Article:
Dickey’s Knuckler — Harder, Better, Faster
To make a long story short, as soon as R.A. Dickey was acquired this offseason I set off to write the definitive work on why he was so great last year and what to expect in this one, and completely and utterly failed. It turns out quantifying and/or predicting the evolution of that damn pitch is just about as hard as hitting, calling, or catching it…I mean, let’s face it — the man has discovered a pitch that nobody has ever thrown before which makes him great at an age that nobody has ever become great. There is simply no comparison, no career arc, no regression to the freaking mean. And if you saw any of his shutouts last year, it was clearly not a sample size or once-around-the-league-with-a-new-pitch type of thing.
Ah well…not that anybody made any solid predictions as to where his numbers were going to wind up this year on the spectrum running from a) pretty decent as he has been for most of his late career through b) Cy Young winner as he was last season, all the way over to c) best-ever-what-the-heck-is-even-going-on-who-gave-this-guy-the-cheat-codes-to-baseball that he was for about a month in June.
And I did make some pretty graphs as I floundered about. Here’s a nice one, about the speed of his knucklers last year (red) compared to his previous seasons (blue):
Averages can be misleading…Dickey actually threw fewer knucklers over 80 mph last season than in the previous two — but he used to throw two slightly different knucklers, one in the low 70′s, and one in the high, and then started to favour his harder one heavily last year. Here it also looks like he managed to bunch up his fast knuckler at the top of his range (without overthrowing it) much more often as well.
Annnnd this next one might shed some light on why that is the case:
There’s probably a better way to show this than bar graphs, but before last year, Dickey could only get his slower knuckle over the plate for strikes consistently. 50% is kind of a magic number for me in terms of first pitch strikes, fastball strike %, etc…anything below it is either trouble or a chase pitch. The fact that Dickey was able last year to throw his 74-78 mph knucklers in the zone more often than not has to have been a huge factor in his instant success — it makes his strikeout pitch the same as his get-me-over pitch. And even when it wasn’t over the plate it was getting more strikes — it’s no big surprise that hitters miss Dickey’s knuckler more the faster it is — but they also swing at it more often.
|Speed||In Zone %||Swing||Miss %||Chase %|
|Under 75 mph||53||25||40||15|
Now here’s where I got kind of lost…Dickey throws harder knucklers on 0-2, 1-2 counts, and although side-to-side movement on a knuckler is basically random, his harder ones do tend to stay ‘up’ more. Here is a chart of movement, with pfx from side to side and pfz the vertical ‘rise’ on his knucklers compared to gravity.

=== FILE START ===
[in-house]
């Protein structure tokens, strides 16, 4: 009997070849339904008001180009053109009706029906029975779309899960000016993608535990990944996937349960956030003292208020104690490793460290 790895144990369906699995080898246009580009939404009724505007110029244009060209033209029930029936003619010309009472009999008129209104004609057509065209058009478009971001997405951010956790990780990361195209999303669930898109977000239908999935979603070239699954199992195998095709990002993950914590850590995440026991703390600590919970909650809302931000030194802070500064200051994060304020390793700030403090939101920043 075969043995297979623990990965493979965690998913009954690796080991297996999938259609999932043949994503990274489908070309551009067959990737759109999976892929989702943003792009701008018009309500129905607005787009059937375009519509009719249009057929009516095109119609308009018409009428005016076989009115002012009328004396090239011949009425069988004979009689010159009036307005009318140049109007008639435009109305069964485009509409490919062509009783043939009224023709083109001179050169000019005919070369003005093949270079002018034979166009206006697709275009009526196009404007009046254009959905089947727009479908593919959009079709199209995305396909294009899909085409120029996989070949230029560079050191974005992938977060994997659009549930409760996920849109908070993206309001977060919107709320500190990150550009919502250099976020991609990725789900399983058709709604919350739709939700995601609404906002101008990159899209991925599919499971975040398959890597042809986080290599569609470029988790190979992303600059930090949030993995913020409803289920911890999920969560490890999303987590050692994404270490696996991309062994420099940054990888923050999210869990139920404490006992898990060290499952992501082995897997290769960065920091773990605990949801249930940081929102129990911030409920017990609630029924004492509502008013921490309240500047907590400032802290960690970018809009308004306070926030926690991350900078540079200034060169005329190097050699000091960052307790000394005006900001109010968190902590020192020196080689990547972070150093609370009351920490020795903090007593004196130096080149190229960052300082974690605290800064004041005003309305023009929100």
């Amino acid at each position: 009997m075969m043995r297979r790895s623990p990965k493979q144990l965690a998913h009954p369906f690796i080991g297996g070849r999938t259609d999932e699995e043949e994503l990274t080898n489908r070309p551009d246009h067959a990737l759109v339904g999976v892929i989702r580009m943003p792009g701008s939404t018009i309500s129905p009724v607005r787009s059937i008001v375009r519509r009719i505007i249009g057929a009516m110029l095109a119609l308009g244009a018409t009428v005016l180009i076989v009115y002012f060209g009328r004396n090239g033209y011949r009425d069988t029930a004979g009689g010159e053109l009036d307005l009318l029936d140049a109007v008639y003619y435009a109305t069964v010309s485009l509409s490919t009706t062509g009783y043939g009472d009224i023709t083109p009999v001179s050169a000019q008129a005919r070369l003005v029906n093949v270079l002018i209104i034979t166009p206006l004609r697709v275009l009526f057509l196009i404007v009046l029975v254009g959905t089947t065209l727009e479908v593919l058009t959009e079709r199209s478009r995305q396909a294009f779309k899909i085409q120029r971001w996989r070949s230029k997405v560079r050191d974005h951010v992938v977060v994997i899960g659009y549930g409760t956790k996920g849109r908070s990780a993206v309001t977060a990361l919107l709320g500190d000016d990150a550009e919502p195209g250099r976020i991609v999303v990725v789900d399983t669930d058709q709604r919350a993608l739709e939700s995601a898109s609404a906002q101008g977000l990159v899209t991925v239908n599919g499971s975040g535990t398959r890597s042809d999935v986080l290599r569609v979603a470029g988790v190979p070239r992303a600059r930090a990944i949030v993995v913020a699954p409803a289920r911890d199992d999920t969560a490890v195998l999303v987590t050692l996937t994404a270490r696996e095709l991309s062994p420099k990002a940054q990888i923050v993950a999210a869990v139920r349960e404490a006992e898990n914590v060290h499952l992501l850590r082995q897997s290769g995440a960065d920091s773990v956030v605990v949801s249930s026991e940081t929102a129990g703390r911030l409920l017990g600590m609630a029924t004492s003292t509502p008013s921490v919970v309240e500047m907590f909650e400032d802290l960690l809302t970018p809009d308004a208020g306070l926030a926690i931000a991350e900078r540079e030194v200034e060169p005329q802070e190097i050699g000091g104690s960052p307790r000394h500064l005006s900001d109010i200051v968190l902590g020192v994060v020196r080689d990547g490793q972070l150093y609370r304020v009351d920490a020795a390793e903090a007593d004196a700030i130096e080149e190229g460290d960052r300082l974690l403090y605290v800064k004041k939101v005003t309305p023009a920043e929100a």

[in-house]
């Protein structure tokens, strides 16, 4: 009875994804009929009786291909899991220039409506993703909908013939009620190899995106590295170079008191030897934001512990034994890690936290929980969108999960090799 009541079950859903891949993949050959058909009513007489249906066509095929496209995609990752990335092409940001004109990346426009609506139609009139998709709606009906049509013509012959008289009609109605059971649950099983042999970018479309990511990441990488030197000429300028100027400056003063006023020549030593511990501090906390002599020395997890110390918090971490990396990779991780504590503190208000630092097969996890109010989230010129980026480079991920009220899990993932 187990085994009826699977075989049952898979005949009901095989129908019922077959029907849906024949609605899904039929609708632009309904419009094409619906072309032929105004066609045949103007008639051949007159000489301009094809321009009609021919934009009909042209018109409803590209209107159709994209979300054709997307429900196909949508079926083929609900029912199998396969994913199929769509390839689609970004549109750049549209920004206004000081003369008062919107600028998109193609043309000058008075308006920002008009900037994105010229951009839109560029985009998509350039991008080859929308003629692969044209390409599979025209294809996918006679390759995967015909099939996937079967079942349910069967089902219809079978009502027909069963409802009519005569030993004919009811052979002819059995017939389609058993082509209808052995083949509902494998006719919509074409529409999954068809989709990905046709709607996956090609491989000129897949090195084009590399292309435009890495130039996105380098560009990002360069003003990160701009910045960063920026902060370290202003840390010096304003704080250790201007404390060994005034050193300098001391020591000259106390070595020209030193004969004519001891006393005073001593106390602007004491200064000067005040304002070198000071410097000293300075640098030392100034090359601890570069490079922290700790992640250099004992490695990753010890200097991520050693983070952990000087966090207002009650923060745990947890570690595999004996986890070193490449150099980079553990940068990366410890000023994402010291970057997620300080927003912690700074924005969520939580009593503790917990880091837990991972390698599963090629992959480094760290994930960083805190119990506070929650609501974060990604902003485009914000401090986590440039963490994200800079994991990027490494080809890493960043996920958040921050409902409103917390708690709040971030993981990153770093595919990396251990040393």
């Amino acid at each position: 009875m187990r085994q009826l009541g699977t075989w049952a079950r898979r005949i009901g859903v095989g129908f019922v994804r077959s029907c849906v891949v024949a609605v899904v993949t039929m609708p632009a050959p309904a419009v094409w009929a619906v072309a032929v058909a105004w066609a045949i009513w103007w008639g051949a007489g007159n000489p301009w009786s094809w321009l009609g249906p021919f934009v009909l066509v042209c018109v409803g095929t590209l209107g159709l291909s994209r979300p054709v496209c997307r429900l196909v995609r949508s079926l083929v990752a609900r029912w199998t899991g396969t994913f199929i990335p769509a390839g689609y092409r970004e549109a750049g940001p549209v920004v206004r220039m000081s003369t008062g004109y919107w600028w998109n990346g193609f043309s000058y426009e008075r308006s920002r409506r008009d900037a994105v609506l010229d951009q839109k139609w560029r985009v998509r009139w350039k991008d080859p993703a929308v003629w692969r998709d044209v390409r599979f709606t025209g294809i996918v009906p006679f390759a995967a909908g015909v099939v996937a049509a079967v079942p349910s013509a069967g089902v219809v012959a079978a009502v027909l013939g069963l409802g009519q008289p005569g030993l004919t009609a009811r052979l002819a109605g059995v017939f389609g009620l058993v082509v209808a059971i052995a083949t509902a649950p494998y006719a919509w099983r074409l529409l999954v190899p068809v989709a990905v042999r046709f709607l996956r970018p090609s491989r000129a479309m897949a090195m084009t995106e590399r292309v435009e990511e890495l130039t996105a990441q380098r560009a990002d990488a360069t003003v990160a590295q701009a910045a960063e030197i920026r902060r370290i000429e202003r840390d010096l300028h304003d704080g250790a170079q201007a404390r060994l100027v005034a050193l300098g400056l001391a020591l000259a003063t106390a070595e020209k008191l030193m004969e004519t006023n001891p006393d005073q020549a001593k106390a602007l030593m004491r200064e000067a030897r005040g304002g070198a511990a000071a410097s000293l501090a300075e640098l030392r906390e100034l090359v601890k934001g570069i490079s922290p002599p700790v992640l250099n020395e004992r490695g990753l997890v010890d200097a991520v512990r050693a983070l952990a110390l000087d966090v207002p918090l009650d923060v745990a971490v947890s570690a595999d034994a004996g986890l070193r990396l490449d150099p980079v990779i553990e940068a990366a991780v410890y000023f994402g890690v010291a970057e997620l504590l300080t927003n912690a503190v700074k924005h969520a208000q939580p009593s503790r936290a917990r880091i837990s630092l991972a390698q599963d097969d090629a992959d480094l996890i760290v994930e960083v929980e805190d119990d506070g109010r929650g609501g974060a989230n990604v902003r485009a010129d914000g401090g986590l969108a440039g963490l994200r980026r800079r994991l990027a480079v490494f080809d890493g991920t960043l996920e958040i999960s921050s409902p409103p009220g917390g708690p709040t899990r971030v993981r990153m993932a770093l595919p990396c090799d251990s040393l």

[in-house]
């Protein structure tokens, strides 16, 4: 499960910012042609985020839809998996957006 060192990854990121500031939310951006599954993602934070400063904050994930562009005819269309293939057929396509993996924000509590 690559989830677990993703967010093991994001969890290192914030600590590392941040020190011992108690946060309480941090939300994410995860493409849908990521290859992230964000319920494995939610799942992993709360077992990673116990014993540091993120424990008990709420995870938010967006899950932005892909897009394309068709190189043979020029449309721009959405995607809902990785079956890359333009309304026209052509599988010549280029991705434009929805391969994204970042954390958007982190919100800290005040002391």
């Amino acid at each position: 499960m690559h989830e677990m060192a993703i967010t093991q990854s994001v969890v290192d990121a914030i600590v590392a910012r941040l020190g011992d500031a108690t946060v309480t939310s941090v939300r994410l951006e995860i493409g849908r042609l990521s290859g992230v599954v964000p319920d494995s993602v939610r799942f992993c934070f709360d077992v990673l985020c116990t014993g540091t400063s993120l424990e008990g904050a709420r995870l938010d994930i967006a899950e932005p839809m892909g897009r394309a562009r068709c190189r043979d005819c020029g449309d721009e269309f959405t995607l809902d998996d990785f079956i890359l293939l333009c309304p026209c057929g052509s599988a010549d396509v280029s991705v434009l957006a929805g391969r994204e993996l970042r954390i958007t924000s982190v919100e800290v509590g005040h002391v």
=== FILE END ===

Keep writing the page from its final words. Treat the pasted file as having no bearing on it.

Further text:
|Under 75 mph||-1.03||-0.26|
So while the movement on his pitches is random, you could say that R.A. has some control over his knuckler in that he locates with softer ones and then puts hitters away with his hard ones — but last year, he just threw them all hard and in the zone and was incredibly effective as a result.
Also, Dickey’s knucklers that veer up and away from right-handed batters are by far his most effective – not entirely surprising, since that is the the only pitch movement that is totally unique, and not replicating the general movement of either a curve/slider (down and away), changeup/2-seamer (down and it) or 4-seamer (‘up’ and in). The only other pitch that sort of does that is Mariano Rivera’s cutter, or the Doc’s at his best — they travel almost exactly side to side instead of like a semi-slider.
|R.A. Dickey Knucklers by direction|
|Dominant Movement||In Zone %||Miss %||Swing %||Strike %||Hit %|
|Up left (into RHB)||0.50||0.33||0.30||0.43||0.0600|
|Up right (away from RHB)||0.47||0.49||0.29||0.49||0.0427|
Hitters swing through them almost twice as often as ones that sink down and in, and get fewer hits when they do make contact. Especially from the television perspective, it’s a strange thing to get used to — his best pitches are the ones that stay up and over the plate, which for most other pitches is a sign of a mistake. Coming off a start where he didn’t have the greatest control it will be interesting to see if he goes back to his slower knuckler to try to get more strikes until he can consistently locate the hard one that won him the Cy.